Commissioners hold illegal meeting through email

On July 17, Archuleta County Commissioners Michael Whiting and Clifford Lucero violated the Colorado Open Meetings Law through email communications.

Because of the violations, Whiting gave the emails to SUN staff, which primarily concern a letter of cooperation from the Archuleta County Board of County Commissioners to the Southwestern Water Conservation District.

In the agenda for the BoCC July 19 meeting, the purpose of the letter is described as a “letter from the Board of County Commissioners encouraging cooperative efforts between the Southwest Water Conservation District and the San Juan Water Conservancy District.”

In an email dated July 14 addressed to staff, fellow commissioners and Rod Proffitt, Whiting states that the letter, originally drafted by Proffitt, was an endorsement of the Dry Gulch project, as the letter “favorably mentions ‘Dry Gulch’ five times in five short paragraphs.”

County Attorney Todd Starr explained to SUN staff that it is legal for a commissioner to email his thoughts and information to fellow commissioners, assuming the commissioners who received the email don’t respond.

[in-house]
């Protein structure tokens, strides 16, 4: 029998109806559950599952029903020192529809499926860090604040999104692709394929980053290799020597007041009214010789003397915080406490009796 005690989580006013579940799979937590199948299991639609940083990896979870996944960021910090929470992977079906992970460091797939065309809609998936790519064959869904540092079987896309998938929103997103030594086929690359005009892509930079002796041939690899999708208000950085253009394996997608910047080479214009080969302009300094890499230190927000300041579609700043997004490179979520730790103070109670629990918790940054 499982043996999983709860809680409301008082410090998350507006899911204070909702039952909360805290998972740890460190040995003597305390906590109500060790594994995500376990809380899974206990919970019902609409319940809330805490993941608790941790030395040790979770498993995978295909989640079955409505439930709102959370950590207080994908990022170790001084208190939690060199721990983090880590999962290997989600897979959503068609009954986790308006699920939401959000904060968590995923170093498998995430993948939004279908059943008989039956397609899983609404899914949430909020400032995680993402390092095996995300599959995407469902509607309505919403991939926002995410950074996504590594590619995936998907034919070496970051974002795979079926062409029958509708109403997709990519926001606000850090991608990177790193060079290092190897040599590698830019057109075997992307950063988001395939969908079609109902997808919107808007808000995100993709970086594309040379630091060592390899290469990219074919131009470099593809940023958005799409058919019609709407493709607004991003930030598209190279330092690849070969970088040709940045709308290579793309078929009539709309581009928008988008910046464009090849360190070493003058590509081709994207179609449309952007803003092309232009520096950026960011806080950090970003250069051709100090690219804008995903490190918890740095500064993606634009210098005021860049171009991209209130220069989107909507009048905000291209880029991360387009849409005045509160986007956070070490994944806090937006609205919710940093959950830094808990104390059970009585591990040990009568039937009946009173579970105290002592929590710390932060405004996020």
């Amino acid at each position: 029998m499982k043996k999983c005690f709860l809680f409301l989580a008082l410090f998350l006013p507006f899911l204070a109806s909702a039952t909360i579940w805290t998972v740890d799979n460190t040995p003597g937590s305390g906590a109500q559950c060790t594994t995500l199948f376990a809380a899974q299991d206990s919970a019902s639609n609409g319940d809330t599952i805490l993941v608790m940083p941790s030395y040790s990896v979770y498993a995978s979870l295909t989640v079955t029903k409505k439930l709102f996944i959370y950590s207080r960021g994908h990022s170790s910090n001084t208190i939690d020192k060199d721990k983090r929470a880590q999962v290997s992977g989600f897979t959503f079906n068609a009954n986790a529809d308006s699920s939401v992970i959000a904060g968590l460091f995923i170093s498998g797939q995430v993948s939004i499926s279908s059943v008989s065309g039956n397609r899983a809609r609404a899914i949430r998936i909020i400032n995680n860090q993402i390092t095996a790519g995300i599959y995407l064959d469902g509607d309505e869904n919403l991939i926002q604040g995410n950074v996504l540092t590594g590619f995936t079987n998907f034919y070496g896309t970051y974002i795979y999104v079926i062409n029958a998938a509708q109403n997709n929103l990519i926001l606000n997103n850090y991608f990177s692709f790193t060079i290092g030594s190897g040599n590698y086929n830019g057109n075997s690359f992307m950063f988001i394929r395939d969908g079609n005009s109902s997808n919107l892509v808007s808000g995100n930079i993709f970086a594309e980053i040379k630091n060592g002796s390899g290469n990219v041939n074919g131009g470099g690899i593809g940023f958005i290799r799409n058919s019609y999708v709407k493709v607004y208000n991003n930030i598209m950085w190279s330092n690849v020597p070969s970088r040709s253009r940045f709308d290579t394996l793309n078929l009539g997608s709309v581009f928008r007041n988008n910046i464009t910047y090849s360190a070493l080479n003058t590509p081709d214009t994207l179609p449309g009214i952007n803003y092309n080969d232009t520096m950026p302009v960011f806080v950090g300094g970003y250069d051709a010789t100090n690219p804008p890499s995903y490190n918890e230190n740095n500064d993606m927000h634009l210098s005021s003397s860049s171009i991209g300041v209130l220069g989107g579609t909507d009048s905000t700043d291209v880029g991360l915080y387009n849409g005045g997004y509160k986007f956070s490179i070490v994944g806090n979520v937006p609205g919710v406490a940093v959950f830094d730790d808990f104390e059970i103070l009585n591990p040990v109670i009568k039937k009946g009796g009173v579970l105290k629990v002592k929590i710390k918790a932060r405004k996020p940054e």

Colorado state statute defines a “meeting” as “any kind of gathering, convened to discuss public business, in person, by telephone, electronically, or by other means of communication.”

Whiting’s email goes on to say that he recommended an edit to the letter several times which would state, “this letter should in no way be construed or represented as support or endorsement of a so-called ‘Dry Gulch Project.’”

On July 17 Lucero replied to the email.

Lucero wrote, “We need to take this letter to a vote, I’m getting tired of playing politics, it’s time to take the letter to a vote and let the letter die if it must, the vote will not be a unanimous vote but that is the way it works.”

Whiting then replied, stating, “We are, in fact, taking the letter to a vote at our BoCC meeting on Tuesday the 19th. But you know that already. We voted to do that at our last meeting two weeks ago.”

At this point Starr, who had been copied on the emails, wrote, “These email communications constitute a meeting and are therefore a violation of the Open Meetings Law- Please stop.”

At the July 19 meeting, Lucero moved to accept the drafted letter, which included Whiting’s edit that clarified that the letter did not endorse the Dry Gulch Project.

However, the movement died because Commissioner Steve Wadley wouldn’t second the motion.

The BoCC then moved on with the rest of the agenda items for its meeting.



This story was posted on August 4, 2016.